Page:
number = 3,
volume = 11,
place = {United States},
year = {2017},
month = {12}
}

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Cited by: 9 works
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Figures / Tables:

Table 1 Table 1: General vegetation and climate characteristics of tropical mountainous ecosystems in the Neotropics.

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Simulating the effects of climate change on tropical montane cloud forests
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Fire and climate: contrasting pressures on tropical Andean timberline species
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Plant communities on ironstone outcrops: a diverse and endangered Brazilian ecosystem
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Neogene and Quaternary history of vegetation, climate, and plant diversity in Amazonia
journal, April 2000


Evaluation of the Penman-Monteith (FAO 56 PM) Method for Calculating Reference Evapotranspiration Using Limited Data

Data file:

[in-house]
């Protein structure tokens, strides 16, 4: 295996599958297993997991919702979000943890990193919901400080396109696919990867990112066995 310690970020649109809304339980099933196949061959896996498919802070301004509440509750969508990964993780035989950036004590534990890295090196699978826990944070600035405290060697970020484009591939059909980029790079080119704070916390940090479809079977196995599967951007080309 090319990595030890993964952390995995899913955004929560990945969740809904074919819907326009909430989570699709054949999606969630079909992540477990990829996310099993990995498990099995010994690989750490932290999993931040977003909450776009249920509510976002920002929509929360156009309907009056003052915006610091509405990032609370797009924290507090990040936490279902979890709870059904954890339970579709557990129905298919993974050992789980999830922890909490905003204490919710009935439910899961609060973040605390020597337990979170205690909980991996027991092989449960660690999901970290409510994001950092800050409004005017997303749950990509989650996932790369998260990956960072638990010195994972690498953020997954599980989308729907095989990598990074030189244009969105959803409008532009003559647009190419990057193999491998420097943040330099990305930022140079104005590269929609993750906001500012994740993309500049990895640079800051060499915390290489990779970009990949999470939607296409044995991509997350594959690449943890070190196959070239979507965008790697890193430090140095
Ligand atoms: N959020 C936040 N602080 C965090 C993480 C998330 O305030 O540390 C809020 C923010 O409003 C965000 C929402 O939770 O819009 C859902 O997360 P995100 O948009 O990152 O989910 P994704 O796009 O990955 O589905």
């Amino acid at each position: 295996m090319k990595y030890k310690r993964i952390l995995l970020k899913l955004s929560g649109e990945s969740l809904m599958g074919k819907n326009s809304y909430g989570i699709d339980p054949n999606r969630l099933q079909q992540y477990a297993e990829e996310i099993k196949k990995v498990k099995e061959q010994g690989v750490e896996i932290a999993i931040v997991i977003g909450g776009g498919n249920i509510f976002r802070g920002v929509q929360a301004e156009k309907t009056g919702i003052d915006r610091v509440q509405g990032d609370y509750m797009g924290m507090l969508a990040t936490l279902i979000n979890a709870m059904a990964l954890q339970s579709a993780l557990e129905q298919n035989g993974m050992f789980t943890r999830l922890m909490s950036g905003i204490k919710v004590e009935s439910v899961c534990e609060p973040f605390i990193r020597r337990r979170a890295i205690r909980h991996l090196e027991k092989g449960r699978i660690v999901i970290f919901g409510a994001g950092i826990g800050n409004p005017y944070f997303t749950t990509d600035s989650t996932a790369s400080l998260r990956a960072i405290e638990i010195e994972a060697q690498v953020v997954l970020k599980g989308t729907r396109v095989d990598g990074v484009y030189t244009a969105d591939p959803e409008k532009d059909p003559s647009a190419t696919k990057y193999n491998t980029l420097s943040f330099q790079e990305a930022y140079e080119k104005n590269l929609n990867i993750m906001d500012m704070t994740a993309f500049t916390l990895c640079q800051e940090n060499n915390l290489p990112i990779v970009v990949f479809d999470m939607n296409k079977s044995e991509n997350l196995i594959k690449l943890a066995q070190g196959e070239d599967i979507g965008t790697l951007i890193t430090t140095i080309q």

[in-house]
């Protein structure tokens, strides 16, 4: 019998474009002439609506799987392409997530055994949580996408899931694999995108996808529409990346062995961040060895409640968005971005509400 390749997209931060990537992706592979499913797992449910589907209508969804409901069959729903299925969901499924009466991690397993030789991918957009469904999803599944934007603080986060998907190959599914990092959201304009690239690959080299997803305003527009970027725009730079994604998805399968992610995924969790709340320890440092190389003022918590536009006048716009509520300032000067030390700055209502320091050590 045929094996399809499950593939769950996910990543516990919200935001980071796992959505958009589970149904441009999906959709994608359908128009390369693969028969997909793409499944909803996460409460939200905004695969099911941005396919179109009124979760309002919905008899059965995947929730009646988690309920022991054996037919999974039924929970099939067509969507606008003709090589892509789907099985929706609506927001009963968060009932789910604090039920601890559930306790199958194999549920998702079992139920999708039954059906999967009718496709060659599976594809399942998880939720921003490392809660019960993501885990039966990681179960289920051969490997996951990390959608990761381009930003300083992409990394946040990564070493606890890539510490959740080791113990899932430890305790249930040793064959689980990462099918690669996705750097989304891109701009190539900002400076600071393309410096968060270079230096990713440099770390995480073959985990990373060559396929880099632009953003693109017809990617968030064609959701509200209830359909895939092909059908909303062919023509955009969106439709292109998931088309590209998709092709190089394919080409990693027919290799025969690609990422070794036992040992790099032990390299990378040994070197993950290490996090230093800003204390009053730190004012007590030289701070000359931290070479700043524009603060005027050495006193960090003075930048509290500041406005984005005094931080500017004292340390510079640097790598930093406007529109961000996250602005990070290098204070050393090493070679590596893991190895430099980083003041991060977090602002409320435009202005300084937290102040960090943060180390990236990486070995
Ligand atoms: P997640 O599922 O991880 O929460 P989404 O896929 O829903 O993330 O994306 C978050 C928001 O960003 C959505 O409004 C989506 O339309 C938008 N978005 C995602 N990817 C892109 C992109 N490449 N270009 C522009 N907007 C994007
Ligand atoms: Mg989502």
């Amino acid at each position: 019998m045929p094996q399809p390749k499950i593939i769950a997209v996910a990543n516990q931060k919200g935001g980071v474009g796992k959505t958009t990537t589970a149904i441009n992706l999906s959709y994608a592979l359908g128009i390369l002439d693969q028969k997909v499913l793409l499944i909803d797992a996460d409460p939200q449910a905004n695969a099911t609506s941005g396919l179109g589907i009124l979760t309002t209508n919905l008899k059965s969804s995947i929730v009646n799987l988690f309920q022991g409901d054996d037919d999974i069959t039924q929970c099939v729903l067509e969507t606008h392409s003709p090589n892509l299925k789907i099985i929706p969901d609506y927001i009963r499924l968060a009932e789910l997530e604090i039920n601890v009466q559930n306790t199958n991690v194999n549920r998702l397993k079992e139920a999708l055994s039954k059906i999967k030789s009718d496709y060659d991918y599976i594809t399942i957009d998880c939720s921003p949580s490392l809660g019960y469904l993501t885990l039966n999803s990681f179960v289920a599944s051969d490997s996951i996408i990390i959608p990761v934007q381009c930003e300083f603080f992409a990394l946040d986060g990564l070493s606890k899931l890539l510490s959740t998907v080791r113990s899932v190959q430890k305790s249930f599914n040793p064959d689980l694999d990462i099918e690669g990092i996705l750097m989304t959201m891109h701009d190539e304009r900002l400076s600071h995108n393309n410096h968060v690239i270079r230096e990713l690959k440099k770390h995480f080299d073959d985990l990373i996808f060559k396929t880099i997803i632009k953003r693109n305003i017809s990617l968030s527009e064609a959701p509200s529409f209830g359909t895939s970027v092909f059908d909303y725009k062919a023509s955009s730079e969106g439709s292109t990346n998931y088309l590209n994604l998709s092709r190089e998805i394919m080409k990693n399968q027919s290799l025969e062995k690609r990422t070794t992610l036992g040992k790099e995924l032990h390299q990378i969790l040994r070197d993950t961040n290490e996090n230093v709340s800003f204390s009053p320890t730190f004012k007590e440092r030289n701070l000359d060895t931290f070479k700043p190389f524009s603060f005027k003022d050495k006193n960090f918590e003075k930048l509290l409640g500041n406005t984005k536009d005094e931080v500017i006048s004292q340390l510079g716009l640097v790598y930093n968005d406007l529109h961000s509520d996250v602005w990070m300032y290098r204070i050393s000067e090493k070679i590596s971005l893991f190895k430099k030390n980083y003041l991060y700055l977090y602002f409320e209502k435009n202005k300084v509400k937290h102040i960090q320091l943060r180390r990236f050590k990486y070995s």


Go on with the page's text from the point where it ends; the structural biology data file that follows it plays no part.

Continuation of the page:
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Stomatal conductance, transpiration and sap flow of tropical montane rain forest trees in the southern Ecuadorian Andes
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The incidence and implications of clouds for cloud forest plant water relations
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Control of Forest Growth and Distribution on Wet Tropical Mountains: with Special Reference to Mineral Nutrition
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    Works referencing / citing this record:

    Impact of Rain Gauges Distribution on the Runoff Simulation of a Small Mountain Catchment in Southern Ecuador
    journal, August 2018

    • Sucozhañay, Adrián; Célleri, Rolando
    • Water, Vol. 10, Issue 9
    • DOI: 10.3390/w10091169

    Impact of Rain Gauges Distribution on the Runoff Simulation of a Small Mountain Catchment in Southern Ecuador
    journal, August 2018

    • Sucozhañay, Adrián; Célleri, Rolando
    • Water, Vol. 10, Issue 9
    • DOI: 10.3390/w10091169

      Figures/Tables have been extracted from DOE-funded journal article accepted manuscripts.